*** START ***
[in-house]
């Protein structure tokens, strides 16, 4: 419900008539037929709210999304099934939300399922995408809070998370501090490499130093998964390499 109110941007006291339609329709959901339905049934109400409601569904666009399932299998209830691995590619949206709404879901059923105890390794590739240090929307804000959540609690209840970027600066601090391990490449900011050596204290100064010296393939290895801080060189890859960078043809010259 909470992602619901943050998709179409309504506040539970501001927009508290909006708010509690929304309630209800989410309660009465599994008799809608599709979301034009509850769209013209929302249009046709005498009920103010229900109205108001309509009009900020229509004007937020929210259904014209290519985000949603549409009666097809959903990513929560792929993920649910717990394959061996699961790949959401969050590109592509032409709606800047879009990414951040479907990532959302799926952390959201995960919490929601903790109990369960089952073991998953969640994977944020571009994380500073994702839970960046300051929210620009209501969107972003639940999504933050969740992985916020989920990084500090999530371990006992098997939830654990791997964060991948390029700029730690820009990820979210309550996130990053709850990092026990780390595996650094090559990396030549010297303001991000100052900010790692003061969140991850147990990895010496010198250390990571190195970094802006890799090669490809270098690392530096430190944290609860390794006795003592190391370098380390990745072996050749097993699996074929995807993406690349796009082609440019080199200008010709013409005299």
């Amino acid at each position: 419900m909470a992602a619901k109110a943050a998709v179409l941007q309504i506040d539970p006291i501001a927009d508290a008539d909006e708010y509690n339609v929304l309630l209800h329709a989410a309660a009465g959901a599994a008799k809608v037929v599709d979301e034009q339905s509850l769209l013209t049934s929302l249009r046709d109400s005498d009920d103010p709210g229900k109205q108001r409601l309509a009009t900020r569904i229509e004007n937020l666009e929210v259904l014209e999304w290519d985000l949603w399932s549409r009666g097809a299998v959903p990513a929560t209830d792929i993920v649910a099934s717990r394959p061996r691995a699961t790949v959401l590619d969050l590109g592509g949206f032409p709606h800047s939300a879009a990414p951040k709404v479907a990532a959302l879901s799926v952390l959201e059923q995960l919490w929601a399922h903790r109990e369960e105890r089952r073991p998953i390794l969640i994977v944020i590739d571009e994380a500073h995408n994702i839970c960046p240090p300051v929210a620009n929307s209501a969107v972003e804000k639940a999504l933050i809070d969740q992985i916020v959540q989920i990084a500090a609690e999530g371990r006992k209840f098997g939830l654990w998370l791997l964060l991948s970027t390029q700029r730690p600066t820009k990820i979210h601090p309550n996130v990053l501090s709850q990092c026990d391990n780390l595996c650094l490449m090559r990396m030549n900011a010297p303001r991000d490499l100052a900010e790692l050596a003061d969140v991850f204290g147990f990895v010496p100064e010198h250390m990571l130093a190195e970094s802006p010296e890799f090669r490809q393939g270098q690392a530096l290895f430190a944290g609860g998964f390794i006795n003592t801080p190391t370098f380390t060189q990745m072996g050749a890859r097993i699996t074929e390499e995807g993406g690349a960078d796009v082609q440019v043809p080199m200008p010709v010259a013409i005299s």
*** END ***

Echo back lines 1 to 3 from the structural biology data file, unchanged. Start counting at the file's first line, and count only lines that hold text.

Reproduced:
[in-house]
């Protein structure tokens, strides 16, 4: 419900008539037929709210999304099934939300399922995408809070998370501090490499130093998964390499 109110941007006291339609329709959901339905049934109400409601569904666009399932299998209830691995590619949206709404879901059923105890390794590739240090929307804000959540609690209840970027600066601090391990490449900011050596204290100064010296393939290895801080060189890859960078043809010259 909470992602619901943050998709179409309504506040539970501001927009508290909006708010509690929304309630209800989410309660009465599994008799809608599709979301034009509850769209013209929302249009046709005498009920103010229900109205108001309509009009900020229509004007937020929210259904014209290519985000949603549409009666097809959903990513929560792929993920649910717990394959061996699961790949959401969050590109592509032409709606800047879009990414951040479907990532959302799926952390959201995960919490929601903790109990369960089952073991998953969640994977944020571009994380500073994702839970960046300051929210620009209501969107972003639940999504933050969740992985916020989920990084500090999530371990006992098997939830654990791997964060991948390029700029730690820009990820979210309550996130990053709850990092026990780390595996650094090559990396030549010297303001991000100052900010790692003061969140991850147990990895010496010198250390990571190195970094802006890799090669490809270098690392530096430190944290609860390794006795003592190391370098380390990745072996050749097993699996074929995807993406690349796009082609440019080199200008010709013409005299």
């Amino acid at each position: 419900m909470a992602a619901k109110a943050a998709v179409l941007q309504i506040d539970p006291i501001a927009d508290a008539d909006e708010y509690n339609v929304l309630l209800h329709a989410a309660a009465g959901a599994a008799k809608v037929v599709d979301e034009q339905s509850l769209l013209t049934s929302l249009r046709d109400s005498d009920d103010p709210g229900k109205q108001r409601l309509a009009t900020r569904i229509e004007n937020l666009e929210v259904l014209e999304w290519d985000l949603w399932s549409r009666g097809a299998v959903p990513a929560t209830d792929i993920v649910a099934s717990r394959p061996r691995a699961t790949v959401l590619d969050l590109g592509g949206f032409p709606h800047s939300a879009a990414p951040k709404v479907a990532a959302l879901s799926v952390l959201e059923q995960l919490w929601a399922h903790r109990e369960e105890r089952r073991p998953i390794l969640i994977v944020i590739d571009e994380a500073h995408n994702i839970c960046p240090p300051v929210a620009n929307s209501a969107v972003e804000k639940a999504l933050i809070d969740q992985i916020v959540q989920i990084a500090a609690e999530g371990r006992k209840f098997g939830l654990w998370l791997l964060l991948s970027t390029q700029r730690p600066t820009k990820i979210h601090p309550n996130v990053l501090s709850q990092c026990d391990n780390l595996c650094l490449m090559r990396m030549n900011a010297p303001r991000d490499l100052a900010e790692l050596a003061d969140v991850f204290g147990f990895v010496p100064e010198h250390m990571l130093a190195e970094s802006p010296e890799f090669r490809q393939g270098q690392a530096l290895f430190a944290g609860g998964f390794i006795n003592t801080p190391t370098f380390t060189q990745m072996g050749a890859r097993i699996t074929e390499e995807g993406g690349a960078d796009v082609q440019v043809p080199m200008p010709v010259a013409i005299s």